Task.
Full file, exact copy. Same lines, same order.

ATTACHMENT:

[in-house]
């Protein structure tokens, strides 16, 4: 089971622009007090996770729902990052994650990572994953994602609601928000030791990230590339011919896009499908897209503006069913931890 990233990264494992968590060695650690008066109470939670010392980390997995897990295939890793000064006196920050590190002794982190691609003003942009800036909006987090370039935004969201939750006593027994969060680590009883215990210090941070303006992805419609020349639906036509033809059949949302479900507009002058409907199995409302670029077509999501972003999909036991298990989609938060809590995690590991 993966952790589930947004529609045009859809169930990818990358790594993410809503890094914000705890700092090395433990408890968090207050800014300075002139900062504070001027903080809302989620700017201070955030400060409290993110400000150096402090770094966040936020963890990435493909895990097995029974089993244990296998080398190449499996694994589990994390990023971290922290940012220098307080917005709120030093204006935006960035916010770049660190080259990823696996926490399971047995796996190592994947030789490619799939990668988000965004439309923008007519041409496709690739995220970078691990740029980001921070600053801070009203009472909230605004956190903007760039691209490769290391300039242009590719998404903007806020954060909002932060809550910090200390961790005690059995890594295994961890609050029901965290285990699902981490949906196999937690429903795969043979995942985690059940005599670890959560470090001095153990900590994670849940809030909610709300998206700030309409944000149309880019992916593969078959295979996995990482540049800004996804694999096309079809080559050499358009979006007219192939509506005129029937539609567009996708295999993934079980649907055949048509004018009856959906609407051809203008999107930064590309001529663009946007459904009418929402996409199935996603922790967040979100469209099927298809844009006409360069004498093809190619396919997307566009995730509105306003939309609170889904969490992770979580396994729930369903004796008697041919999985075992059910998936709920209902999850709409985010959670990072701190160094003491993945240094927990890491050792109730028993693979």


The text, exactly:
[in-house]
């Protein structure tokens, strides 16, 4: 089971622009007090996770729902990052994650990572994953994602609601928000030791990230590339011919896009499908897209503006069913931890 990233990264494992968590060695650690008066109470939670010392980390997995897990295939890793000064006196920050590190002794982190691609003003942009800036909006987090370039935004969201939750006593027994969060680590009883215990210090941070303006992805419609020349639906036509033809059949949302479900507009002058409907199995409302670029077509999501972003999909036991298990989609938060809590995690590991 993966952790589930947004529609045009859809169930990818990358790594993410809503890094914000705890700092090395433990408890968090207050800014300075002139900062504070001027903080809302989620700017201070955030400060409290993110400000150096402090770094966040936020963890990435493909895990097995029974089993244990296998080398190449499996694994589990994390990023971290922290940012220098307080917005709120030093204006935006960035916010770049660190080259990823696996926490399971047995796996190592994947030789490619799939990668988000965004439309923008007519041409496709690739995220970078691990740029980001921070600053801070009203009472909230605004956190903007760039691209490769290391300039242009590719998404903007806020954060909002932060809550910090200390961790005690059995890594295994961890609050029901965290285990699902981490949906196999937690429903795969043979995942985690059940005599670890959560470090001095153990900590994670849940809030909610709300998206700030309409944000149309880019992916593969078959295979996995990482540049800004996804694999096309079809080559050499358009979006007219192939509506005129029937539609567009996708295999993934079980649907055949048509004018009856959906609407051809203008999107930064590309001529663009946007459904009418929402996409199935996603922790967040979100469209099927298809844009006409360069004498093809190619396919997307566009995730509105306003939309609170889904969490992770979580396994729930369903004796008697041919999985075992059910998936709920209902999850709409985010959670990072701190160094003491993945240094927990890491050792109730028993693979």